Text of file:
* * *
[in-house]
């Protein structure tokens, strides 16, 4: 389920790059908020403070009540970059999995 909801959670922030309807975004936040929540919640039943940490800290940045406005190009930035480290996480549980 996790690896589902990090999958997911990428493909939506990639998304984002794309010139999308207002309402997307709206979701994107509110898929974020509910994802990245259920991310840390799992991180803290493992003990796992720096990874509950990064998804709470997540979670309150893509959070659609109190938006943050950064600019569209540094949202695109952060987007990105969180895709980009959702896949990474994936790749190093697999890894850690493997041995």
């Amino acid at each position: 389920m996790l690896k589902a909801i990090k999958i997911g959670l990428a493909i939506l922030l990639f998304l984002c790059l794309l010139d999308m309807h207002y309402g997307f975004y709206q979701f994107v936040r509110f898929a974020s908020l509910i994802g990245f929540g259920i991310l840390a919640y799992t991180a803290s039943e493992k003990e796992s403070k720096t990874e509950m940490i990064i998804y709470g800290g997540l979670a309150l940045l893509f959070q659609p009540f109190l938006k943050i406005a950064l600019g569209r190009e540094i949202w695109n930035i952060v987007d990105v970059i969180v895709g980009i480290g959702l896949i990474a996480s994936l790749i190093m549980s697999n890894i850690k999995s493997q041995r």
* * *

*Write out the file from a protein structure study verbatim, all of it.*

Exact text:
[in-house]
């Protein structure tokens, strides 16, 4: 389920790059908020403070009540970059999995 909801959670922030309807975004936040929540919640039943940490800290940045406005190009930035480290996480549980 996790690896589902990090999958997911990428493909939506990639998304984002794309010139999308207002309402997307709206979701994107509110898929974020509910994802990245259920991310840390799992991180803290493992003990796992720096990874509950990064998804709470997540979670309150893509959070659609109190938006943050950064600019569209540094949202695109952060987007990105969180895709980009959702896949990474994936790749190093697999890894850690493997041995």
């Amino acid at each position: 389920m996790l690896k589902a909801i990090k999958i997911g959670l990428a493909i939506l922030l990639f998304l984002c790059l794309l010139d999308m309807h207002y309402g997307f975004y709206q979701f994107v936040r509110f898929a974020s908020l509910i994802g990245f929540g259920i991310l840390a919640y799992t991180a803290s039943e493992k003990e796992s403070k720096t990874e509950m940490i990064i998804y709470g800290g997540l979670a309150l940045l893509f959070q659609p009540f109190l938006k943050i406005a950064l600019g569209r190009e540094i949202w695109n930035i952060v987007d990105v970059i969180v895709g980009i480290g959702l896949i990474a996480s994936l790749i190093m549980s697999n890894i850690k999995s493997q041995r």